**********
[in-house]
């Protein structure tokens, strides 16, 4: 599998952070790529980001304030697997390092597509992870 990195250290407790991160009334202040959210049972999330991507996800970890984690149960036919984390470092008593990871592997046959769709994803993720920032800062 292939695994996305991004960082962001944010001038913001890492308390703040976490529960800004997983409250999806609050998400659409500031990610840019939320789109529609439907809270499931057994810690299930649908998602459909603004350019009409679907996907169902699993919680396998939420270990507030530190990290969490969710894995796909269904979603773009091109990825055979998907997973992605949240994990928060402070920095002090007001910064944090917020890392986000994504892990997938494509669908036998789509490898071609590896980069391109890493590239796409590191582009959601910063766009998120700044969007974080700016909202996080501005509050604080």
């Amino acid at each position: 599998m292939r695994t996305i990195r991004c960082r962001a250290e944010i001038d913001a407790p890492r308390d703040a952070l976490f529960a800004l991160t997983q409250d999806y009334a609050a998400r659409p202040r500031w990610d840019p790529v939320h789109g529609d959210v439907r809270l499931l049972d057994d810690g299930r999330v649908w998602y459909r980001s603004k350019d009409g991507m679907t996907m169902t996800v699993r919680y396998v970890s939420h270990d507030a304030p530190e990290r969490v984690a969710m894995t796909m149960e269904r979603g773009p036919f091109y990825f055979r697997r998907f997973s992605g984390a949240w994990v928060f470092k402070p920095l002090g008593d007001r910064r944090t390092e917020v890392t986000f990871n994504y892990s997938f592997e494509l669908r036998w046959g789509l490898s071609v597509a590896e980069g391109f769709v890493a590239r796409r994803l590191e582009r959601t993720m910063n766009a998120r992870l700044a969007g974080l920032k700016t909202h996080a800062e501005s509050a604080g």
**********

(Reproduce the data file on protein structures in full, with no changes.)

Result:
[in-house]
């Protein structure tokens, strides 16, 4: 599998952070790529980001304030697997390092597509992870 990195250290407790991160009334202040959210049972999330991507996800970890984690149960036919984390470092008593990871592997046959769709994803993720920032800062 292939695994996305991004960082962001944010001038913001890492308390703040976490529960800004997983409250999806609050998400659409500031990610840019939320789109529609439907809270499931057994810690299930649908998602459909603004350019009409679907996907169902699993919680396998939420270990507030530190990290969490969710894995796909269904979603773009091109990825055979998907997973992605949240994990928060402070920095002090007001910064944090917020890392986000994504892990997938494509669908036998789509490898071609590896980069391109890493590239796409590191582009959601910063766009998120700044969007974080700016909202996080501005509050604080």
């Amino acid at each position: 599998m292939r695994t996305i990195r991004c960082r962001a250290e944010i001038d913001a407790p890492r308390d703040a952070l976490f529960a800004l991160t997983q409250d999806y009334a609050a998400r659409p202040r500031w990610d840019p790529v939320h789109g529609d959210v439907r809270l499931l049972d057994d810690g299930r999330v649908w998602y459909r980001s603004k350019d009409g991507m679907t996907m169902t996800v699993r919680y396998v970890s939420h270990d507030a304030p530190e990290r969490v984690a969710m894995t796909m149960e269904r979603g773009p036919f091109y990825f055979r697997r998907f997973s992605g984390a949240w994990v928060f470092k402070p920095l002090g008593d007001r910064r944090t390092e917020v890392t986000f990871n994504y892990s997938f592997e494509l669908r036998w046959g789509l490898s071609v597509a590896e980069g391109f769709v890493a590239r796409r994803l590191e582009r959601t993720m910063n766009a998120r992870l700044a969007g974080l920032k700016t909202h996080a800062e501005s509050a604080g």